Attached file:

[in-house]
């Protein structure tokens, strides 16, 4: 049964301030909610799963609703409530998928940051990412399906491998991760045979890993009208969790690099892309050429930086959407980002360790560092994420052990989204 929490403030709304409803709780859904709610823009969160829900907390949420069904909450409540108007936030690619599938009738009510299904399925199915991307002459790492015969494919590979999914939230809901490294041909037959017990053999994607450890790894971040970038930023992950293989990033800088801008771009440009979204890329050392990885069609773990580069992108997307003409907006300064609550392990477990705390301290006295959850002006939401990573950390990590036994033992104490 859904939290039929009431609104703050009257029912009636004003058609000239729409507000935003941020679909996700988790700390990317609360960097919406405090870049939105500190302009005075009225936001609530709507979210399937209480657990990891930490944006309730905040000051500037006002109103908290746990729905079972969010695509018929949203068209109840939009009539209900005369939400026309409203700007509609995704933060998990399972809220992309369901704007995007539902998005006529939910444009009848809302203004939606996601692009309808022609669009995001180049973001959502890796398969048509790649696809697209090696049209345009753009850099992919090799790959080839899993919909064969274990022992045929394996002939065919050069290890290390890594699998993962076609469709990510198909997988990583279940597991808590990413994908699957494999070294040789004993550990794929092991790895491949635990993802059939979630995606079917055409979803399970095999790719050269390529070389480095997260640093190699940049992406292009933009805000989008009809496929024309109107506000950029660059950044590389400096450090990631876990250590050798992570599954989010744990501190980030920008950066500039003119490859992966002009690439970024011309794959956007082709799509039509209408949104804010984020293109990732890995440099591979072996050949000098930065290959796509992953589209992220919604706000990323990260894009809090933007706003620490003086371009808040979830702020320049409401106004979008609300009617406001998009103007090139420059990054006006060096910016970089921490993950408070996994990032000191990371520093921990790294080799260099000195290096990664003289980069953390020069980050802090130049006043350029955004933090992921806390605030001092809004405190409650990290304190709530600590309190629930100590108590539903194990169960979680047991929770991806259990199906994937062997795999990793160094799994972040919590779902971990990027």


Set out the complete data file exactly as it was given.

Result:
[in-house]
């Protein structure tokens, strides 16, 4: 049964301030909610799963609703409530998928940051990412399906491998991760045979890993009208969790690099892309050429930086959407980002360790560092994420052990989204 929490403030709304409803709780859904709610823009969160829900907390949420069904909450409540108007936030690619599938009738009510299904399925199915991307002459790492015969494919590979999914939230809901490294041909037959017990053999994607450890790894971040970038930023992950293989990033800088801008771009440009979204890329050392990885069609773990580069992108997307003409907006300064609550392990477990705390301290006295959850002006939401990573950390990590036994033992104490 859904939290039929009431609104703050009257029912009636004003058609000239729409507000935003941020679909996700988790700390990317609360960097919406405090870049939105500190302009005075009225936001609530709507979210399937209480657990990891930490944006309730905040000051500037006002109103908290746990729905079972969010695509018929949203068209109840939009009539209900005369939400026309409203700007509609995704933060998990399972809220992309369901704007995007539902998005006529939910444009009848809302203004939606996601692009309808022609669009995001180049973001959502890796398969048509790649696809697209090696049209345009753009850099992919090799790959080839899993919909064969274990022992045929394996002939065919050069290890290390890594699998993962076609469709990510198909997988990583279940597991808590990413994908699957494999070294040789004993550990794929092991790895491949635990993802059939979630995606079917055409979803399970095999790719050269390529070389480095997260640093190699940049992406292009933009805000989008009809496929024309109107506000950029660059950044590389400096450090990631876990250590050798992570599954989010744990501190980030920008950066500039003119490859992966002009690439970024011309794959956007082709799509039509209408949104804010984020293109990732890995440099591979072996050949000098930065290959796509992953589209992220919604706000990323990260894009809090933007706003620490003086371009808040979830702020320049409401106004979008609300009617406001998009103007090139420059990054006006060096910016970089921490993950408070996994990032000191990371520093921990790294080799260099000195290096990664003289980069953390020069980050802090130049006043350029955004933090992921806390605030001092809004405190409650990290304190709530600590309190629930100590108590539903194990169960979680047991929770991806259990199906994937062997795999990793160094799994972040919590779902971990990027």